This new e-book includes: reductions in speech, slang vocabulary and informal expressions, proverbs and idioms, 61 authentic and spontaneous French listening resources with fill-in-the-blank exercises and transcripts, and various realia images from Europe that show how French is used in real life. Both PDF and Word formats are included for easier editing and printing of the exercises. French teachers, feel free to use them in your classes! There are also online exercises to accompany the informal vocabulary lists and listening resources. Download a sample of Informal and Spoken French (including the table of contents).

Buy Informal and Spoken French


Buy Informal and Spoken French with French Language Tutorial!

Buy French Language Tutorial and Informal and Spoken French Together!

You can also buy the two French e-books together at a discounted price. These two products together include over 450 pages, 300 mp3s, and SEVEN HOURS of recorded French.

Buy French Tutorial + Informal French


If you had previously bought French Language Tutorial via Gumroad, you will receive an e-mail with a link to purchase Informal French and Slang at a large discount. E-mail list subscribers also receive a discount on ALL products!

Thank you for supporting ielanguages.com!

(Italian Language Tutorial will be available very soon!)

World Congress of Applied Linguistics - AILA 2017 in Brazil

AILA 2017 in Brazil: World Congress of Applied Linguistics

AILA 2017: World Congress of Applied Linguistics

The 18th World Congress of Applied Linguistics (AILA 2017) will be in Rio de Janeiro, Brazil from July 23 to 27, 2017. The call for papers has been extended to May 31, 2016, so submit your proposals (in English, Portuguese, or Spanish) for papers, posters, workshops, or symposia at the official website.

This is the largest gathering of applied linguists in the world, and it only happens once every 3 years. The last one was in Brisbane, Australia, and since I was doing my PhD in Australia at the time, I was fortunate enough to go. Over 1,500 delegates attended and the conference ran for 5 full days. It was an exhausting, but amazing, week. The theme for this year is Innovation and Epistemological Challenges in Applied Linguistics.

AILA 2017 also has a Facebook page if you’d like to follow their updates. I don’t think there’s an official Twitter hashtag but I use #AILA2017

Hope to see you all in Rio next year!

If you’d like to start learning Portuguese in preparation for your trip to Brazil, check out the Portuguese tutorial with audio recordings by native speakers, the Foreign Service Institute course From Spanish to Portuguese, and the Romance Languages Comparative Vocabulary Lists or Verb Conjugations!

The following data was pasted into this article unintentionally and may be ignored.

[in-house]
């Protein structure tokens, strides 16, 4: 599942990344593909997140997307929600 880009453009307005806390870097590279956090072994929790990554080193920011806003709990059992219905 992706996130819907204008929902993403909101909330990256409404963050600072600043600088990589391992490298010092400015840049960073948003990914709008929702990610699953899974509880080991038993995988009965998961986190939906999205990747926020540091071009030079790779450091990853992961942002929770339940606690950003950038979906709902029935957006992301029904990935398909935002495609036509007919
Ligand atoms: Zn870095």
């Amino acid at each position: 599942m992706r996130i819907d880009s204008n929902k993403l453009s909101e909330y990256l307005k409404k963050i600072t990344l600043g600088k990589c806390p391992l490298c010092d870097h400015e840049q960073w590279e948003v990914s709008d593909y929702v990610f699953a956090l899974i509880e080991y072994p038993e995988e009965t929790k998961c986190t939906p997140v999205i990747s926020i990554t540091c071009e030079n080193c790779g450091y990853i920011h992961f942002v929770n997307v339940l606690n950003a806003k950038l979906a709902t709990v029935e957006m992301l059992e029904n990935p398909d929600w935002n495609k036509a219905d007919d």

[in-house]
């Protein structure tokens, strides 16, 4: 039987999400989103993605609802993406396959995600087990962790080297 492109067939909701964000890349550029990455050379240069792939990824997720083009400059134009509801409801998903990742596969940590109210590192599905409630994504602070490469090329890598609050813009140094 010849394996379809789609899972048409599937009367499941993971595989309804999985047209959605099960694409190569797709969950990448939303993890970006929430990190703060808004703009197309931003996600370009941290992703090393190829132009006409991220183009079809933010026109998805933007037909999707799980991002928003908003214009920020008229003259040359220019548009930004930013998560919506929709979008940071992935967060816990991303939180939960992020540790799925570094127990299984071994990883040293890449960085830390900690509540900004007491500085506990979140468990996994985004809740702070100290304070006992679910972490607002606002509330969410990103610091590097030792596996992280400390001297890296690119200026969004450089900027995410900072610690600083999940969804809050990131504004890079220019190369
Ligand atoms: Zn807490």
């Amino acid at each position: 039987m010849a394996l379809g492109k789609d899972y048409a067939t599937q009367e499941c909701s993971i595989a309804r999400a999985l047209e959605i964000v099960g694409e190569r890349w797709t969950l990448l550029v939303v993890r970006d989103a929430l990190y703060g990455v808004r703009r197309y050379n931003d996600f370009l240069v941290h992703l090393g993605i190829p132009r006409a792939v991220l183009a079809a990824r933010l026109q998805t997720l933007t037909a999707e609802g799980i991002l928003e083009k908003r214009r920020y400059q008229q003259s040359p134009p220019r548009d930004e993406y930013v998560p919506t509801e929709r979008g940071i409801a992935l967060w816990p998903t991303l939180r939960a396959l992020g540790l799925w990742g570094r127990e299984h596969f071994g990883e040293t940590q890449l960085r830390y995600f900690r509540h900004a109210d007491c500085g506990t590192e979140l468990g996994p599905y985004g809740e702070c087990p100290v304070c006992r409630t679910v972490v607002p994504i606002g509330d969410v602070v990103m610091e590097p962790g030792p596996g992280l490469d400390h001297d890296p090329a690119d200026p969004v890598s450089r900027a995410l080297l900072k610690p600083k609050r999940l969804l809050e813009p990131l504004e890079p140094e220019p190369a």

Spanish Accents Game by El País

Fun Spanish Accents Game

Play a Spanish Accents Game

Here’s a fun game to see if you can hear the various Spanish accents around the world. El País has a multiple choice quiz where you choose a country depending on which accent you hear in the video.

 

Spanish Accents Game Screenshot

 

I have no problems hearing differences in the accents from Spain, Mexico, and Argentina, but the others are still difficult for me to distinguish. Luckily the videos in the game are actually of people talking about a certain word or expression used in their country, so if you have knowledge of regional vocabulary, you can still figure out what country they are referring to even if you aren’t sure by the sound of the accent alone.

Try it out and see how many you can get!

German Language Tutorial PDF e-book and mp3s now available

Learn German with German Language Tutorial e-book and mp3s

German Language Tutorial Now Available for Purchase!

If you are learning the German language and would like a complete overview of German grammar and vocabulary as well as audio files so you can read and listen at the same time, then this is the product for you.

The PDF e-book includes:

  • over 160 pages of grammar and vocabulary topics and sample sentences,
  • realia images and photos taken in Germany and Austria so you can see how German is used in real life,
  • links to German, Austrian, and Swiss websites so you can learn more authentic German online,
  • plus nearly TWO HOURS of audio (127 mp3s) recorded by two native speakers – the lovely Sabrina and Simone – so you can learn the pronunciation of each word and sentence.

Your purchase also includes FREE lifetime updates to the e-book and mp3s!


Buy German Language Tutorial